Another of the study leads, Kieran Smith, noted the very positive comportment of the study participants in regards to the whey protein supplement shake given prior to meals. “The study subjects reported satisfaction with the given regimen, and especially enjoyed the tasteful, small whey protein drink that was convenient to carry, and could be taken before their regular meals.”
Dr. Daniel West went on further regarding the effectiveness of how the study was set up. “We determined that the whey protein operates in several ways. In the first way, the whey protein dramatically slows down the passage of food through the digestive system. This obviously can help with making people feel fuller for longer – hence, there’s no need to do it frequently. Secondly, by passing through at such a slow rate, the whey protein is able to stimulate some otherwise dormant hormones that stifle the pension that blood sugars have ordinarily to skyrocket.”
It is believed that since the rate of diabetes throughout the world is climbing in response to modern diets and lifestyles, it is imperative that the medical and nutrition communities pursue food supplement alternatives to the prescribed drugs. This isn’t to suggest that developments in type II diabetes-related drugs should in any way cease or slow down.
Protein Supplement Study Specifics
Although a number of such studies have been completed thus far – with more underway at the time of this writing – we will detail one, in particular. This specific trial involved 18 participants; all of whom had type 2 diabetes. Each member of this group of 18 were given a 100 ml cup of 15 grams of a whey protein mixture about 10 minutes before a meal. This was done for three different meals in a 24-hour period – breakfast, lunch and dinner, over a period of seven days.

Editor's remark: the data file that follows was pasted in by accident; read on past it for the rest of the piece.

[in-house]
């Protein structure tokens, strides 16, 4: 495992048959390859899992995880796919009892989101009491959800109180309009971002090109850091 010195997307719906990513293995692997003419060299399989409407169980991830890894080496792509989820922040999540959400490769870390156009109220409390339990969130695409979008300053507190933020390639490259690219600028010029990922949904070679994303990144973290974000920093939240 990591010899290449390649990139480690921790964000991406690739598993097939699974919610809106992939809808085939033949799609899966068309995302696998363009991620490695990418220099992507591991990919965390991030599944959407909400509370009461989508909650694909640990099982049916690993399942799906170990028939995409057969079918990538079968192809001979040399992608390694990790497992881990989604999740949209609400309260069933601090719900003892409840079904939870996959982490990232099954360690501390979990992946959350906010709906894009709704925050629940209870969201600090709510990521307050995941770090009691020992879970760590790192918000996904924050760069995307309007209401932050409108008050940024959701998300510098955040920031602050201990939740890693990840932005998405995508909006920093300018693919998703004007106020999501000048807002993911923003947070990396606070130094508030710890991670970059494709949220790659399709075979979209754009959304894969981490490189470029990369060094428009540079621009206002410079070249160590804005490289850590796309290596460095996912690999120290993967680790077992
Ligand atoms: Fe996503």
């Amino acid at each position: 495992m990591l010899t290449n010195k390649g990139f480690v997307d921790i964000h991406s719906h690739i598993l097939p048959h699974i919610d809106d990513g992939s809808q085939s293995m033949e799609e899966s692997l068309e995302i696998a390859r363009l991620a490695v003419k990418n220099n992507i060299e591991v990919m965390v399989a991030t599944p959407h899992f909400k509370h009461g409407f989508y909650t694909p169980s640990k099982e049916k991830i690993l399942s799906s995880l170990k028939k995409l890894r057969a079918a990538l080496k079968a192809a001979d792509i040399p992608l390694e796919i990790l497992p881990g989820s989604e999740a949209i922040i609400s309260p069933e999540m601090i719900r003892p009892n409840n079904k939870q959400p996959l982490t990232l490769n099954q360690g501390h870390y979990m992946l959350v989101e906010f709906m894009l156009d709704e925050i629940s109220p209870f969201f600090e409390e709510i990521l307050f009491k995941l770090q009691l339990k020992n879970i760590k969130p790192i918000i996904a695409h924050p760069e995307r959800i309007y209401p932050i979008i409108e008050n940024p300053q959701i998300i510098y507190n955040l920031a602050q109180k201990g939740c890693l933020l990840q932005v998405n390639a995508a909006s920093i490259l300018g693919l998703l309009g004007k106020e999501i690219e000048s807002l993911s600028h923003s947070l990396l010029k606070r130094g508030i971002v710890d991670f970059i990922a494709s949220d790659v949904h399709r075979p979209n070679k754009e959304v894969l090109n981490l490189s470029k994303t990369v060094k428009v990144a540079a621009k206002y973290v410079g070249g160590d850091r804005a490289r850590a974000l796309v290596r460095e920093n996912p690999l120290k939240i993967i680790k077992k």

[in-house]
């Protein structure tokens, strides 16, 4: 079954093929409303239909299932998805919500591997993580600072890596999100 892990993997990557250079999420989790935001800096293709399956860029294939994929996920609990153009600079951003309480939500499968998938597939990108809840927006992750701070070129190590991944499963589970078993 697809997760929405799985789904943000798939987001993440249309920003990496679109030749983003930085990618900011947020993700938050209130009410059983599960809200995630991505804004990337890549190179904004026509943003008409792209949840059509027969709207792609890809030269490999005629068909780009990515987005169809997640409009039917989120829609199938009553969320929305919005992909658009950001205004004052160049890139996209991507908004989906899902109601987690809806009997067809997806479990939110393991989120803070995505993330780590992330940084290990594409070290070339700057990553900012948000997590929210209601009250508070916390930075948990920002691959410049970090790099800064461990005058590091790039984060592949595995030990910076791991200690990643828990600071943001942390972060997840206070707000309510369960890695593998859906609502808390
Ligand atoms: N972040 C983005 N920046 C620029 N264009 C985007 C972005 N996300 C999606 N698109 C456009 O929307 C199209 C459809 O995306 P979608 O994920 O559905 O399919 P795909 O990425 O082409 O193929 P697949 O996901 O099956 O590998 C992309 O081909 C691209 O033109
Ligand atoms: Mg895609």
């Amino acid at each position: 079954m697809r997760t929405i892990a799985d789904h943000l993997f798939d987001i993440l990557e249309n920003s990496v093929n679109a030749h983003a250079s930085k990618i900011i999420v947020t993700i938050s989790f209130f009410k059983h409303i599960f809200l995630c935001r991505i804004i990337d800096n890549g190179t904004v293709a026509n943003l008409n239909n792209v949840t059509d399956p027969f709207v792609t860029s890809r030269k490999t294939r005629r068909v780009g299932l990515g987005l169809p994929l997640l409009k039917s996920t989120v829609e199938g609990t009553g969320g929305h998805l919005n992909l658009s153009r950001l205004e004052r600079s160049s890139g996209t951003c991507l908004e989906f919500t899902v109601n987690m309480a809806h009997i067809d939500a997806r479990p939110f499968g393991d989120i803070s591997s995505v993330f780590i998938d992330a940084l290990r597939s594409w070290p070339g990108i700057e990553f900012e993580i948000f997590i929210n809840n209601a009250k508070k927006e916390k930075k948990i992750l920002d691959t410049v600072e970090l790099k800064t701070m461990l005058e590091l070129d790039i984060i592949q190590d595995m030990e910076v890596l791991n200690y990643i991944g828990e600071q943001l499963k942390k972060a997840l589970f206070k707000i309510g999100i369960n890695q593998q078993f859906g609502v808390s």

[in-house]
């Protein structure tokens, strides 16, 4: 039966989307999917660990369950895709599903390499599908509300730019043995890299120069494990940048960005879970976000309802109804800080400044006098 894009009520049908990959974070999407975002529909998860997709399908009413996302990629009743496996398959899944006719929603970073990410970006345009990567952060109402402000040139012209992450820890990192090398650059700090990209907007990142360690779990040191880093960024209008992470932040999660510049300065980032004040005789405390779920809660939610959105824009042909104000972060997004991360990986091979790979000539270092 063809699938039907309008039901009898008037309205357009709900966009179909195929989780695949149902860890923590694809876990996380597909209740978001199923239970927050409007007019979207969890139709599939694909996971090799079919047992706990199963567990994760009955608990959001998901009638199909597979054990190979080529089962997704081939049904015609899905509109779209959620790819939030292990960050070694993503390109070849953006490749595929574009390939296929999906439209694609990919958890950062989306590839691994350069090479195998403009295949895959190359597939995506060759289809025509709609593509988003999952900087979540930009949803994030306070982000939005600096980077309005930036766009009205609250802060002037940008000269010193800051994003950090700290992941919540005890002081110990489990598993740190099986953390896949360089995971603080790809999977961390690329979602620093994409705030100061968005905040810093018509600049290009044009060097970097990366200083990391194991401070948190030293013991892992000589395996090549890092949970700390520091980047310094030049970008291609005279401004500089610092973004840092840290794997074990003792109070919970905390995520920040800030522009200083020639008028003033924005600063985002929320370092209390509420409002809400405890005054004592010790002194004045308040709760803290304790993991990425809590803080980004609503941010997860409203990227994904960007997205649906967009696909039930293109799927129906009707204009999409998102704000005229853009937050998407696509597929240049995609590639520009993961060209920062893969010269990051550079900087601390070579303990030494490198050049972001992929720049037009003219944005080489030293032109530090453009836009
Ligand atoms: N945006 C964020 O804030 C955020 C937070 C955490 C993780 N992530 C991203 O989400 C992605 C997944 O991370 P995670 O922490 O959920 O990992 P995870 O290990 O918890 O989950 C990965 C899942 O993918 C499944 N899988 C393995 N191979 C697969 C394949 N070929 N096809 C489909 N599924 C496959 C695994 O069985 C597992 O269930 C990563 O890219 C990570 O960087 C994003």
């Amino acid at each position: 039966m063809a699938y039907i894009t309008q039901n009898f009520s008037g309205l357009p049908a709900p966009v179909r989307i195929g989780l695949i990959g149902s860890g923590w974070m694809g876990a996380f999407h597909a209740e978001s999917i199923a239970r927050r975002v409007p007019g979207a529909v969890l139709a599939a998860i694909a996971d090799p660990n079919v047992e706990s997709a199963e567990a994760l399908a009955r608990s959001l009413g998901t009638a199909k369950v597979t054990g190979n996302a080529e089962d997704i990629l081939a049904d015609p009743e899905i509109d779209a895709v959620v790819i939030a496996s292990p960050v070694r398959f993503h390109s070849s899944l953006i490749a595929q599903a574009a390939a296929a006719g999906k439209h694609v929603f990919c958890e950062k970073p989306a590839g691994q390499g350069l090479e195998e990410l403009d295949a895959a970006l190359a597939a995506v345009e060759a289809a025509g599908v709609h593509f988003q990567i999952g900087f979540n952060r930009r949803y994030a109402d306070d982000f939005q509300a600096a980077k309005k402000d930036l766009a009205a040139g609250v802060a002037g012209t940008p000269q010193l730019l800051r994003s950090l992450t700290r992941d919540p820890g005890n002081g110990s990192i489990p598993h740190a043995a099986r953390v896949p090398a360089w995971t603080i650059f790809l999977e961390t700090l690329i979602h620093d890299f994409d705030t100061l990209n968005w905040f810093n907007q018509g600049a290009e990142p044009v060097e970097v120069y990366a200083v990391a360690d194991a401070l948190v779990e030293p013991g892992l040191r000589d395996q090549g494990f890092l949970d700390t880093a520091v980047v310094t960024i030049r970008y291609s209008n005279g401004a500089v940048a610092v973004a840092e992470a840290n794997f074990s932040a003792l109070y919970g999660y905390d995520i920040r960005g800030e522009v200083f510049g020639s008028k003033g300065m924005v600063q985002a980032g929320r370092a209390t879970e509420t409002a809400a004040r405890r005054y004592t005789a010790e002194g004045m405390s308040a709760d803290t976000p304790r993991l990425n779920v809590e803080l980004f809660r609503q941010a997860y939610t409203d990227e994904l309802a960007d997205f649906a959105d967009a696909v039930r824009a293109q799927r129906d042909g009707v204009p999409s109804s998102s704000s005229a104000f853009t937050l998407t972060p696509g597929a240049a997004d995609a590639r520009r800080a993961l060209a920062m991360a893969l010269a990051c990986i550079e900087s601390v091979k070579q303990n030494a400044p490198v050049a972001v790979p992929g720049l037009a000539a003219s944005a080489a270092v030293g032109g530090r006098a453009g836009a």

It’s important to note that these people remained on the diabetes medication that had been prescribed by their primary physicians prior to the study. Additionally, they were tracked and have their glucose levels monitored nonstop throughout the week.
“The study participants expressed how much they liked being able to stick to the familiarity of the regimen, all while having the tasteful whey protein drink in a premade carton that could be easily carried with them throughout their daily errands,” stated Kieran Smith, the Newcastle University doctoral student who was responsible for monitoring the blood glucose levels and the subsequent data analysis.
As a result of the success of this limited study – limited in that it only included little over a dozen patients – the team has plans to perform another trial spanning about six months, and with many more diabetes patients. There may be more plans to use whey protein; but as they have expressed in recent interviews, they are just as interested in using different proteins to see if they have a similar effect. Some of these include proteins derived from fungi, pea protein, Cricket protein and even potato protein. The rationale, in addition to practicality, is to be able to provide alternatives for vegetarians/vegans and those whose dietary practices are restricted by religious observances.
For more technical information on the study that was the subject of this review, check out the May 26, 2022 edition of BMJ Open Diabetes Research & Care Medical Journal. The reference is entitled “thrice daily consumption of a novel, pre-meal shot containing a low dose of whey protein increases time in euglycemia during 7 days of free-living in individuals with type II diabetes.”